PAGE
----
AS WA heads towards the December 1 deadline for property settlements to only be carried out electronically conveyancers think it is the responsibility of the McGowan Government to reassure the public after some hacking cases came to light.
Lands Minister Rita Saffioti has been briefed about the security of PEXA and e-conveyancing after reports of hacking, including the loss of $250,000 from a conveyancer’s account while an eastern state family’s property was being settled.
But Australian Institute of Conveyancers WA executive officer Dion Dosualdo said there was both an expectation and responsibility for the Lands Minister to have made a statement to reassure the public.
“It would be hard to argue that providing information and guidance to consumers on such issues would not be beneficial,’’ he said.
The December 1 deadline requires all settlement agents and lawyers involved in property sales to electronically carry out all property transfers, discharge of mortgages and withdrawal of caveats.
Mr Dosualdo said the December deadline still concerned the institute.
“If e-conveyancing was cheaper, efficient and more secure there would be no need to mandate.
“AICWA has done all it can to highlight our concerns, if the McGowan Government choose to ignore them we can only assume they have good reason to do so and will take full responsibility for their decisions.’’
In Concerns about property transfers, (Echo News, June 9) Mr Dosualdo said there were no safe guards in PEXA to confirm or authenticate financial transfers as a means of verifying recipient details.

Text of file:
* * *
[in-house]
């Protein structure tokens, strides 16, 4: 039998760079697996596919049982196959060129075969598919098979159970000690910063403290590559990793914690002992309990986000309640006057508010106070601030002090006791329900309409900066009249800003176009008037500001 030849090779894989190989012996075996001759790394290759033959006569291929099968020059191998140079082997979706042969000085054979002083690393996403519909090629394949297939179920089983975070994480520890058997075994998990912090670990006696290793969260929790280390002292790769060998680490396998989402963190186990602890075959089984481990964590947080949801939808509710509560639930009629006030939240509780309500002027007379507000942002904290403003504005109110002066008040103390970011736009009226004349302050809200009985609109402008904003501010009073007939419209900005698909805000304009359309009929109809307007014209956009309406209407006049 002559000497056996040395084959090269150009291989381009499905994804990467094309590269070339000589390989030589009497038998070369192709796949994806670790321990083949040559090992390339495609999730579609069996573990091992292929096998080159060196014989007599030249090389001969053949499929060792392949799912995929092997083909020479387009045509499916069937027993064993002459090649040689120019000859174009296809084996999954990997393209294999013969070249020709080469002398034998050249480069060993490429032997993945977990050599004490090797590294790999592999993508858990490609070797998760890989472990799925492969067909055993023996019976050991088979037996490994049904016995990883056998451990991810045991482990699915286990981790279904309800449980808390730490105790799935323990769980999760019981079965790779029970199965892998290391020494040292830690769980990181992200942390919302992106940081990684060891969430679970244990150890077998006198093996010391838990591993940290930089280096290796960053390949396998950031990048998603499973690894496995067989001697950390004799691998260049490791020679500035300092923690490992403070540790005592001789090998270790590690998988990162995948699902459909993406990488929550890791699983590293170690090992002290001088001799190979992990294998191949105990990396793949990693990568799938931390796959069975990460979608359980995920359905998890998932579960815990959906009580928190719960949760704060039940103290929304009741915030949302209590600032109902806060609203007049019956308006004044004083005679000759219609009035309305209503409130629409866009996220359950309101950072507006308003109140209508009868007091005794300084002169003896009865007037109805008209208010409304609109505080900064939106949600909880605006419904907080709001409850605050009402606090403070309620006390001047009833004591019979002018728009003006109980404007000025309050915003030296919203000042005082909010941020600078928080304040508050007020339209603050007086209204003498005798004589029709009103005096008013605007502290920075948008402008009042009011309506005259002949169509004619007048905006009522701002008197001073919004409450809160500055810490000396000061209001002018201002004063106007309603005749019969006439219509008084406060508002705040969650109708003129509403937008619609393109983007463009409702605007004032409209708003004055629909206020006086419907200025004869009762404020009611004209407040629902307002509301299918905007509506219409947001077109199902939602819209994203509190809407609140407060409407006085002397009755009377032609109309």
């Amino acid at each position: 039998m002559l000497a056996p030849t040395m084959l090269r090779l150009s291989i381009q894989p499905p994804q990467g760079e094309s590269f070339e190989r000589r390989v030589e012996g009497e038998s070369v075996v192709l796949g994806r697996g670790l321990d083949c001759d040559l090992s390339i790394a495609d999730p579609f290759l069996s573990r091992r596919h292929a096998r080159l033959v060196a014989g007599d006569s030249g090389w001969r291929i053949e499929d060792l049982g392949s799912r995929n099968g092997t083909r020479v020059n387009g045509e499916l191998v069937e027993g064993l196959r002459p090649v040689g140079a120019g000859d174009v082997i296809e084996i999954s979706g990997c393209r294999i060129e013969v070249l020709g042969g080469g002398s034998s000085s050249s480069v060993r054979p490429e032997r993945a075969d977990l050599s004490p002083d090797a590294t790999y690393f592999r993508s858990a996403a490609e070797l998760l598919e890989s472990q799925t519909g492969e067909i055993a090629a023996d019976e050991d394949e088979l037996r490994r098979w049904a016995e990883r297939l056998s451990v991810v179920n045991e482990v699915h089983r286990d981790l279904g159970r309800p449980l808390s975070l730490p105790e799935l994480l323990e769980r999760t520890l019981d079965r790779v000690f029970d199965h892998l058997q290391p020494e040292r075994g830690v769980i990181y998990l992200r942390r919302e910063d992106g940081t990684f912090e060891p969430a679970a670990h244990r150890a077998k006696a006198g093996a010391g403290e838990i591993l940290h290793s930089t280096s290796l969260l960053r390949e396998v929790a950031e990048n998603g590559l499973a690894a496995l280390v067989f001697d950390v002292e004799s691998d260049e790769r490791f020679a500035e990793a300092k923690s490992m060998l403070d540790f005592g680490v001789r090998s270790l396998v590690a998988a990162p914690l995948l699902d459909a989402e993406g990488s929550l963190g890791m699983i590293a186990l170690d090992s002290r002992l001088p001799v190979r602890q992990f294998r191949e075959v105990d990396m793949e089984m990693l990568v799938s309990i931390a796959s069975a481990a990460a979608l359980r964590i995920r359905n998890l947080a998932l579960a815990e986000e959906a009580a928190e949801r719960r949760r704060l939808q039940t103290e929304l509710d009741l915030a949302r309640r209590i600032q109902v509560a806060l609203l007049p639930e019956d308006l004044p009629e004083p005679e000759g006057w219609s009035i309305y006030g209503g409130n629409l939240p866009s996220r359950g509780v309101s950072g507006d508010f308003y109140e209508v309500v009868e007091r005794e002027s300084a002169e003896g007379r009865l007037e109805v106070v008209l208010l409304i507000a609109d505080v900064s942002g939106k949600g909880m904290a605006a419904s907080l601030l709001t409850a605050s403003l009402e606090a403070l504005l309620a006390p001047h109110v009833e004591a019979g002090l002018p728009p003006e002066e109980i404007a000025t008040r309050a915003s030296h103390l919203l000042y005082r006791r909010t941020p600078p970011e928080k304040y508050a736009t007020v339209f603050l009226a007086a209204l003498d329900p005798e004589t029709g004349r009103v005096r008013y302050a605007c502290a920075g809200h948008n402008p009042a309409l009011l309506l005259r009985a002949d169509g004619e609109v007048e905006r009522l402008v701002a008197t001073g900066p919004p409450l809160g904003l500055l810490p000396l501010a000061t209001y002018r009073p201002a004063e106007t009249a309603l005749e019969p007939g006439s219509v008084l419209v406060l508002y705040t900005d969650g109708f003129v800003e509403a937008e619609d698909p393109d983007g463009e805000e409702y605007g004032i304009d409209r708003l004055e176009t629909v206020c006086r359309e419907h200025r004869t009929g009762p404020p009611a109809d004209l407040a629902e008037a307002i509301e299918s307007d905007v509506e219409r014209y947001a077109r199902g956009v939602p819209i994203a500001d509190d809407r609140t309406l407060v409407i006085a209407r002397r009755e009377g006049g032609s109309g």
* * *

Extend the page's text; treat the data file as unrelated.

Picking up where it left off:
He said so far nothing had changed even after the hacking cases were exposed.
“PEXA are exploring ideas to reduce the potential of misdirected funds, however, it is up to all the state governments and the federal government who must bring pressure to bear on RBA /APRA and the banks to introduce certainty of fund transfers.
“After all, it was the banking industry who first lobbied the federal government to introduce electronic conveyancing via the COAG agreement, it was the state governments who partnered with banks to build the first electronic network (PEXA), surely it is their joint responsibility to deliver the best system they can and not rely upon conveyancers to simply make do.
“Would we even be having this conversation if the financial liability of fraud rested with the banks or government?
“We are now looking at a future where property buyers may need to take out insurance in order to have surety of fund transfers.’’
When Echo News asked Ms Saffioti if she had released a statement about the security of PEXA a spokesman said the registrar of titles, whose statutory responsibilities included the security and integrity of the land titles register, had communicated via a customer information bulletin to all industry participants.
In the customer information bulletin Landgate registrar of titles Jean Villani said she was aware of the heightened level of attention that had been placed on electronic conveyancing.
Ms Villani said electronic conveyancing remained a secure and robust environment to transact land.
But the recent incidents were a strong reminder to all of industry – ELNOs, land registries and conveyancers – that IT security must always be a priority.
“While no financial transaction is free from the risk of fraud, the registrar encourages all of industry to take every possible step to reduce the overall risk by being vigilant in maintaining system security and integrity through appropriate security and virus protection,’’ she said.
“As prudent practice industry should, among other things, verbally confirm bank account details with clients, avoid using free public Wi-Fi and keep security patches up to date.’’
By Anita McInnes